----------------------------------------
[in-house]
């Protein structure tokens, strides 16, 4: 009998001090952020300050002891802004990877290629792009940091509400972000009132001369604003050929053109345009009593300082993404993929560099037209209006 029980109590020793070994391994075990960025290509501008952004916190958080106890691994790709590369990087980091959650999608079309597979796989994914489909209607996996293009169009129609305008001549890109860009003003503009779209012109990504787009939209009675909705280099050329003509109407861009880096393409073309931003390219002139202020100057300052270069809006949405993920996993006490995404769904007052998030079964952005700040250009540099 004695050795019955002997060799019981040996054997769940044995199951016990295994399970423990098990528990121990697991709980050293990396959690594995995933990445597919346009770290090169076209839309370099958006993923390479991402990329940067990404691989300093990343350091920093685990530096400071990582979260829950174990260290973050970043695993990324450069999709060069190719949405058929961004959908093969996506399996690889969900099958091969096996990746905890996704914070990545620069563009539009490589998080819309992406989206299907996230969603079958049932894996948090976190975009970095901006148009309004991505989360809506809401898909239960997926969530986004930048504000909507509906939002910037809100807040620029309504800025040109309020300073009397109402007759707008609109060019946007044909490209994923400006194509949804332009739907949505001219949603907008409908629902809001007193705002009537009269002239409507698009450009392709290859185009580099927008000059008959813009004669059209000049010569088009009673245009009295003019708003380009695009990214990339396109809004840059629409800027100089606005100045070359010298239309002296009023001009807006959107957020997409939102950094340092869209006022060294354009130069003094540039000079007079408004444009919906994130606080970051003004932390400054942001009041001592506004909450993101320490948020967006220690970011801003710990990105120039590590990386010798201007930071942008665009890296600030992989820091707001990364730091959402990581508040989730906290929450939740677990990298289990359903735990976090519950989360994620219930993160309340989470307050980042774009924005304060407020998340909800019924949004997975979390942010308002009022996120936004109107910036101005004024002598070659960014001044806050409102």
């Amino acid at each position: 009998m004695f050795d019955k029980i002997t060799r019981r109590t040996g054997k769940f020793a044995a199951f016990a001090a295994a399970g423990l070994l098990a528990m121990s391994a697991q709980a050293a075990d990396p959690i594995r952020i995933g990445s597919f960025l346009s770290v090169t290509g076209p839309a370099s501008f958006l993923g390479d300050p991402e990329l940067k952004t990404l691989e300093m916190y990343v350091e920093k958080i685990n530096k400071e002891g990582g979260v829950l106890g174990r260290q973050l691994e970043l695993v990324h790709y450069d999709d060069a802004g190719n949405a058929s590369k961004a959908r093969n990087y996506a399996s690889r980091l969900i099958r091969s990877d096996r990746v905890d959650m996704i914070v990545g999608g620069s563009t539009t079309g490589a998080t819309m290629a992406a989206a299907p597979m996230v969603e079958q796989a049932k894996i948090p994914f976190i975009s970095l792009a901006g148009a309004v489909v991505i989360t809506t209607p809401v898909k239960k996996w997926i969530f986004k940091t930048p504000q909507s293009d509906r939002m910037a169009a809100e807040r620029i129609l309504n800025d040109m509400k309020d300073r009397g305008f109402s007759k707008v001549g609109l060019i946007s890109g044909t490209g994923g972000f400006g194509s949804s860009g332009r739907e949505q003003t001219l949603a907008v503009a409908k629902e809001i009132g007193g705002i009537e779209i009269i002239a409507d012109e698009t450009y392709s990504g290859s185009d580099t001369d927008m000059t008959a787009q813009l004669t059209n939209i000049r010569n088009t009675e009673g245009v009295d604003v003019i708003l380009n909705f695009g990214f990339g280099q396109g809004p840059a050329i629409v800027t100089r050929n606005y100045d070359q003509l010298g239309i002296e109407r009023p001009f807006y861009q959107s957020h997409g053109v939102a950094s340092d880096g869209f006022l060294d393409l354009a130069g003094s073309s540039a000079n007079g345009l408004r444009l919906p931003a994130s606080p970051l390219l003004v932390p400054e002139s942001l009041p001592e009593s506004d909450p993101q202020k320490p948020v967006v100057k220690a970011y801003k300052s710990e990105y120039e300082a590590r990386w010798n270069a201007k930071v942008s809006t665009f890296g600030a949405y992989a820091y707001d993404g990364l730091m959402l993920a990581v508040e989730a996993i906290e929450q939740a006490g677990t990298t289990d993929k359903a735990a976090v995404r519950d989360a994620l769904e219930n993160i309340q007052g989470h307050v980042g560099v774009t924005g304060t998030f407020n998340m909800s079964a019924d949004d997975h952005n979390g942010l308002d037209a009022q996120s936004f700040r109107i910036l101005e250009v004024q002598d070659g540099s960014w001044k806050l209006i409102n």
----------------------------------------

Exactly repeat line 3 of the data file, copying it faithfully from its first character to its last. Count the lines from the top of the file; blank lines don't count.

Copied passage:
């Amino acid at each position: 009998m004695f050795d019955k029980i002997t060799r019981r109590t040996g054997k769940f020793a044995a199951f016990a001090a295994a399970g423990l070994l098990a528990m121990s391994a697991q709980a050293a075990d990396p959690i594995r952020i995933g990445s597919f960025l346009s770290v090169t290509g076209p839309a370099s501008f958006l993923g390479d300050p991402e990329l940067k952004t990404l691989e300093m916190y990343v350091e920093k958080i685990n530096k400071e002891g990582g979260v829950l106890g174990r260290q973050l691994e970043l695993v990324h790709y450069d999709d060069a802004g190719n949405a058929s590369k961004a959908r093969n990087y996506a399996s690889r980091l969900i099958r091969s990877d096996r990746v905890d959650m996704i914070v990545g999608g620069s563009t539009t079309g490589a998080t819309m290629a992406a989206a299907p597979m996230v969603e079958q796989a049932k894996i948090p994914f976190i975009s970095l792009a901006g148009a309004v489909v991505i989360t809506t209607p809401v898909k239960k996996w997926i969530f986004k940091t930048p504000q909507s293009d509906r939002m910037a169009a809100e807040r620029i129609l309504n800025d040109m509400k309020d300073r009397g305008f109402s007759k707008v001549g609109l060019i946007s890109g044909t490209g994923g972000f400006g194509s949804s860009g332009r739907e949505q003003t001219l949603a907008v503009a409908k629902e809001i009132g007193g705002i009537e779209i009269i002239a409507d012109e698009t450009y392709s990504g290859s185009d580099t001369d927008m000059t008959a787009q813009l004669t059209n939209i000049r010569n088009t009675e009673g245009v009295d604003v003019i708003l380009n909705f695009g990214f990339g280099q396109g809004p840059a050329i629409v800027t100089r050929n606005y100045d070359q003509l010298g239309i002296e109407r009023p001009f807006y861009q959107s957020h997409g053109v939102a950094s340092d880096g869209f006022l060294d393409l354009a130069g003094s073309s540039a000079n007079g345009l408004r444009l919906p931003a994130s606080p970051l390219l003004v932390p400054e002139s942001l009041p001592e009593s506004d909450p993101q202020k320490p948020v967006v100057k220690a970011y801003k300052s710990e990105y120039e300082a590590r990386w010798n270069a201007k930071v942008s809006t665009f890296g600030a949405y992989a820091y707001d993404g990364l730091m959402l993920a990581v508040e989730a996993i906290e929450q939740a006490g677990t990298t289990d993929k359903a735990a976090v995404r519950d989360a994620l769904e219930n993160i309340q007052g989470h307050v980042g560099v774009t924005g304060t998030f407020n998340m909800s079964a019924d949004d997975h952005n979390g942010l308002d037209a009022q996120s936004f700040r109107i910036l101005e250009v004024q002598d070659g540099s960014w001044k806050l209006i409102n």